Colombo, May 31 (newsin.asia): At least 16 hospitals were evacuated fully or partially in Sri Lanka as these facilities were directly affected by the floods or exposed to landslides, the World Health Organization (WHO) said on Tuesday.
“Affected hospitals are evacuating critical patients with the support of the Sri Lanka Armed Forces. Several hospitals in the affected areas are without electricity which has critically impeded their operability,” an UN update said.
With the increasing number of displaced people and lack of space in safe locations, temporary shelter and ensuring access to health services is needed. Disease surveillance and vector control is also a priority with the risk of communicable diseases.
“Over the past few months, health partners have recorded a significant increase in dengue cases (53,200 cases with over 125 deaths) compared to annual data from 2016,” the update pointed out.
The after effects of Tropical Cyclone Mora, in the Bay of Bengal, is being felt across the flood and landslide affected areas. The Department of Meteorology forecast strong winds of about 80 km/h and localized heavy rainfall particularly in the Western, Sabaragamuwa, Southern, North Western and Central provinces, where most of the 15 affected districts are located.
Additional rains are likely to heighten the risk of more landslides. As flood waters recede and roads cleared, the Government continues to validate the number of affected people and casualties.
As of May 30, 604,700 people have been affected according to the Disaster Management Centre (DMC). Confirmed casualties have increased to 194 deaths, 99 people remain missing and 83,200 people are displaced in 376 safe locations.
In Ratnapura District alone, 43,000 displaced people are in 181 locations. About 1,400 houses have been destroyed and 7,070 houses partially damaged.
These figures are expected to fluctuate as additional information becomes available from the divisional secretariats.
The Sri Lankan Ministry of Health has deployed medical teams mainly in Kalutara, Ratnapura and Galle
On May 29, the spokesperson of the Sri Lanka military reported that 1,700 troops were mobilized for rescue and relief operations in coordination with the DMC and local authorities.
The Armed Forces continue to clear roads including the route from Ratnapura and Kalawana. Troops were also deployed to reinforce the flood retaining wall of the Nilwala River.
Unfavourable weather conditions has constrained relief efforts in Kalawana and Athwalthota. Civil society and private individuals and organizations are actively engaged in the response with in-kind donations provided at set distribution points for delivery by military assets.
The Asia Pacific Alliance for Disaster Management, a network linking private companies with humanitarian agencies and the Government, have supported authorities in aerial assessments, military rescue operations and the use of a local mobile-based taxi application to track people who need to be evacuated.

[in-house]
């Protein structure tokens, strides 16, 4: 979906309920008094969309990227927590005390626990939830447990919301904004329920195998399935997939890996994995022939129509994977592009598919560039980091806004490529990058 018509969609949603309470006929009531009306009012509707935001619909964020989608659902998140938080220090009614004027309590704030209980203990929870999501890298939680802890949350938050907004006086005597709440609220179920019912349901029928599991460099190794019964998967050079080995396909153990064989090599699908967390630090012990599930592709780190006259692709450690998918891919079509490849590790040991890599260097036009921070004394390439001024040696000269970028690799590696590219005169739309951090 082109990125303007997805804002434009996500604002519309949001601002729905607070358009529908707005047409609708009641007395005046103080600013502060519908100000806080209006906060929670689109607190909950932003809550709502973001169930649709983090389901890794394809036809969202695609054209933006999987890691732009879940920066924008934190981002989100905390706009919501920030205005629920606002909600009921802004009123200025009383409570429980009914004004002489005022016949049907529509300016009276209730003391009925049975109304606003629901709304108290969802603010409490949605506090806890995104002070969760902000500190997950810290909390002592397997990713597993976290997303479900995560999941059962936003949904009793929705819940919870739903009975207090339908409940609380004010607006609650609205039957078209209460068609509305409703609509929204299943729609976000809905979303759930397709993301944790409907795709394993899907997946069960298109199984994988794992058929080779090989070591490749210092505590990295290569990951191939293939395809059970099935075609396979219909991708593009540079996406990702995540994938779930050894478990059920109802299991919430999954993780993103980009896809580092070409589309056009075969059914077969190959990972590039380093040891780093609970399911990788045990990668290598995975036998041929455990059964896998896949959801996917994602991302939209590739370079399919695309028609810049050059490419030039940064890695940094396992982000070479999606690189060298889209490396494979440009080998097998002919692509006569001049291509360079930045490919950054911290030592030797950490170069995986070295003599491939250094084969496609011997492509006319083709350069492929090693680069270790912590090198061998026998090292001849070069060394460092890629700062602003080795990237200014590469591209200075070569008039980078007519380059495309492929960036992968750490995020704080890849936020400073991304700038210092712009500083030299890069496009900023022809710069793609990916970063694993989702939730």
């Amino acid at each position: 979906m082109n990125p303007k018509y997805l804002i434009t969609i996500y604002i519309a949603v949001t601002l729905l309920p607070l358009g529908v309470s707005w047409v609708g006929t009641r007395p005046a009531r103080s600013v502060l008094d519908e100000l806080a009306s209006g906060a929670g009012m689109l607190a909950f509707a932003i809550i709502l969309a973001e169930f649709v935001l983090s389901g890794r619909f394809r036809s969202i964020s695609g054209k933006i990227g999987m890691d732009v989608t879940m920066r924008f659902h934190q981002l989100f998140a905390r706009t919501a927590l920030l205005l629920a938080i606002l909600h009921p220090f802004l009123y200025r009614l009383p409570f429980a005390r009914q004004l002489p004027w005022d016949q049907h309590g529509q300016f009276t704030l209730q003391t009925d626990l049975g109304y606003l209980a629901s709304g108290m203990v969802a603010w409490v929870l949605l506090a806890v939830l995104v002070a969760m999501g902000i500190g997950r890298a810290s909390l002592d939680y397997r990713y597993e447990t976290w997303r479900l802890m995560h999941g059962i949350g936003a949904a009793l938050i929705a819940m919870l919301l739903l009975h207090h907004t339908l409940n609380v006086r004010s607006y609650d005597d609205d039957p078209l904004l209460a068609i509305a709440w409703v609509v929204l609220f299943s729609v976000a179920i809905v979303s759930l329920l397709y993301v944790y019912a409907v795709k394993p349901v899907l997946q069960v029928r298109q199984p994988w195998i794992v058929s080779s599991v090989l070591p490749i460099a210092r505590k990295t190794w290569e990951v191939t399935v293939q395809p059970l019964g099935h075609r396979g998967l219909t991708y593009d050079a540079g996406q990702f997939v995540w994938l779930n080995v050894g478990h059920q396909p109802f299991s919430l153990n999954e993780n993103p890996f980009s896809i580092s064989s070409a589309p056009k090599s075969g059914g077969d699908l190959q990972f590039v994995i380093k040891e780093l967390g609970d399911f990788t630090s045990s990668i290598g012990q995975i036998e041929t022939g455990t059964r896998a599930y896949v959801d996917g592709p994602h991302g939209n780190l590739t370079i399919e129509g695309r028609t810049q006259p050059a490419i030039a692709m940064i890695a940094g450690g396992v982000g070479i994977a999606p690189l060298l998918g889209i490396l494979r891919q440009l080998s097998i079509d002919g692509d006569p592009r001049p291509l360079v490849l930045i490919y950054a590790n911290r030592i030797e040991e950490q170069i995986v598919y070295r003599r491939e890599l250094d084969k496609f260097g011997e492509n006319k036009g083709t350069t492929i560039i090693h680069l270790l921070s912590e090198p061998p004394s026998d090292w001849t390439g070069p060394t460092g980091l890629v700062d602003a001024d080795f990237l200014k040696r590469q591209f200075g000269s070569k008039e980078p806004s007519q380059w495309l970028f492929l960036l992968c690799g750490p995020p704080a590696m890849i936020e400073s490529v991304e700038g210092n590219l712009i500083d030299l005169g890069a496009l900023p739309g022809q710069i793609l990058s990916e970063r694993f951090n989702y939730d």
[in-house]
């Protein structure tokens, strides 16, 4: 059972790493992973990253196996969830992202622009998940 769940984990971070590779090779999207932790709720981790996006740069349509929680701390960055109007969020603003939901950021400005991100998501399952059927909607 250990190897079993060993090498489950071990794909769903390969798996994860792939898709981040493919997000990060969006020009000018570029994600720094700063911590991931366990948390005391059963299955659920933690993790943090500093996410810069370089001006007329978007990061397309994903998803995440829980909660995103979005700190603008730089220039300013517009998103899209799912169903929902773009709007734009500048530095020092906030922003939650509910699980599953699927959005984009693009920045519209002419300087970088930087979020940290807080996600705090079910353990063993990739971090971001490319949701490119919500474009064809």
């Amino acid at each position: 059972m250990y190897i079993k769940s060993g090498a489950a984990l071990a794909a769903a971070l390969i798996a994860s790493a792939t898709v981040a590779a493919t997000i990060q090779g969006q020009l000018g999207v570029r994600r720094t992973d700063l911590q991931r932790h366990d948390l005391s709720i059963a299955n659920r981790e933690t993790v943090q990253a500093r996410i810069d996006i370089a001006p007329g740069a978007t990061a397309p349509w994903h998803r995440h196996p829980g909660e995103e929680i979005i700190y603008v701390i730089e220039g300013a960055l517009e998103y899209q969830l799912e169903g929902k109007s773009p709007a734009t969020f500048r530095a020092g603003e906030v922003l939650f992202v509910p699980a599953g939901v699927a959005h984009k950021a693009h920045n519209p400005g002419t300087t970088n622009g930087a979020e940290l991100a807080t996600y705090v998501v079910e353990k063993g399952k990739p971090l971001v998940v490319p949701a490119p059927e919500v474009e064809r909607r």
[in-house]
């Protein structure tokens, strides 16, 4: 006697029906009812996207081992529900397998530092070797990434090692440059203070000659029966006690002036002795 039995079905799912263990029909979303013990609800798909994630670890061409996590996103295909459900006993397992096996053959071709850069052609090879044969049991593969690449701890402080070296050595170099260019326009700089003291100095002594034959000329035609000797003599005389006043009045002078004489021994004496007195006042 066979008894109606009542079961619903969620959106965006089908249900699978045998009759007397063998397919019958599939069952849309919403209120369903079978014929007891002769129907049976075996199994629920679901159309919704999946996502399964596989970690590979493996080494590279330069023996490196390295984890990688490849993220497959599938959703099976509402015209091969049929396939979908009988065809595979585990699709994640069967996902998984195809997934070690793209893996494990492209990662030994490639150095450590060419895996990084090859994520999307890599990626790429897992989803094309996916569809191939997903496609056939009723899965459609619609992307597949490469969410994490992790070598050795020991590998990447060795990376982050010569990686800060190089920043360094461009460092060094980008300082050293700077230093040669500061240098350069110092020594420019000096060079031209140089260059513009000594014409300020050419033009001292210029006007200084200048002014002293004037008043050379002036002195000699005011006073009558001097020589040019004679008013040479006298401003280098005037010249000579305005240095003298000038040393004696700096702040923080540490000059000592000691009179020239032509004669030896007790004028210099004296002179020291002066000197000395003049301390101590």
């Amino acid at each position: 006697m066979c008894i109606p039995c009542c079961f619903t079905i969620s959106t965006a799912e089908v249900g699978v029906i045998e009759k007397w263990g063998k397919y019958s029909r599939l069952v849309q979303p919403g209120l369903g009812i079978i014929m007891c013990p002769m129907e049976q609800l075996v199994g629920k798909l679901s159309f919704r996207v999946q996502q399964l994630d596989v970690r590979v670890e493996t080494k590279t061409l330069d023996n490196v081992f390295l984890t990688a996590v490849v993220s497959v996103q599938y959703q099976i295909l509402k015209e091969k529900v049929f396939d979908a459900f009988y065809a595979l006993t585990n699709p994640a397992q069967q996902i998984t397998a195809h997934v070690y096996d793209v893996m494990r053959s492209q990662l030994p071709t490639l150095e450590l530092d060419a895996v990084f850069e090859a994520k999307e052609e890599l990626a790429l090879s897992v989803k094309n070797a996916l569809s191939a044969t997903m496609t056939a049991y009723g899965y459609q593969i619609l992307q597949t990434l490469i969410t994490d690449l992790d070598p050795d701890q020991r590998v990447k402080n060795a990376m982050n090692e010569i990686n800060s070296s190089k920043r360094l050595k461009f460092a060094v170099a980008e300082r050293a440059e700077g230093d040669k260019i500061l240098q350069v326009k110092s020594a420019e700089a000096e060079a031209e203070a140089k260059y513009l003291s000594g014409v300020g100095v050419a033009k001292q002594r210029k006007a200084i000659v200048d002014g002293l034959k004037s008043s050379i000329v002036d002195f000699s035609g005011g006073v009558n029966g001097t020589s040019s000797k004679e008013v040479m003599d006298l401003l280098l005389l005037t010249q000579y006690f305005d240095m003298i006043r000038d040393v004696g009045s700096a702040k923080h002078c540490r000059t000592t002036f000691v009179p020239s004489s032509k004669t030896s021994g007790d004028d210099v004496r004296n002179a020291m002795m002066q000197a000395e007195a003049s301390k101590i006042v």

International bilateral assistance continues to be provided to national partners. On May 29, Japan announced donation of emergency relief goods (tents, plastic sheets, sleeping pads) through the Japan International Cooperation Agency.
Australia will also release AUS$500,000 (US$372,400) to meet urgent needs identified by the Sri Lankan Government. The support will include the deployment of inflatable boats to support ongoing search and rescue efforts, delivery of water, safe spaces for children and vital health services to affected women and girls.
Teams from the Office of U.S. Foreign Disaster Assistance (OFDA) and the European Civil Protection and Humanitarian Aid Operations (ECHO) are en route to Sri Lanka to assess the situation in support of local partner organizations.
Aid From India and Pakistan
A third Indian naval ship, INS Jalashwa, arrived in Colombo on Tuesday with more relief material. Indian naval doctors and naval personnel are already working in the affected districts shoulder to shoulder with the Sri Lankan naval personnel. India has also provided weather warnings for four days.
A Pakistani naval vessel PNS Zulfiquar on Tuesday brought in dry rations, medicines, de-flooding pumps and other relief items. Additionally, the Ship has the capability to provide search and rescue facilities through its helicopter, rescue boats, medical team and expert divers.
The UN’s Humanitarian Country Team (HCT) on Tuesday initiated the development of an in-country response plan to respond to the most immediate needs of the flood and landslide affected communities.
A sectoral approach to coordinate the international communities’ immediate response was also endorsed. HCT sector leads were identified for water, sanitation and hygiene (WASH), emergency shelter and NFIs, health, food and nutrition, protection and education.
According to information reported by HCT partners on May 30, a total of 12 organizations (including 4 UN agencies) are currently providing support in nine of the 15 districts affected by the floods and landslides.
(The featured picture at the top shows a Sri Lankan family thronging a naval boat distributing food in a flooded village)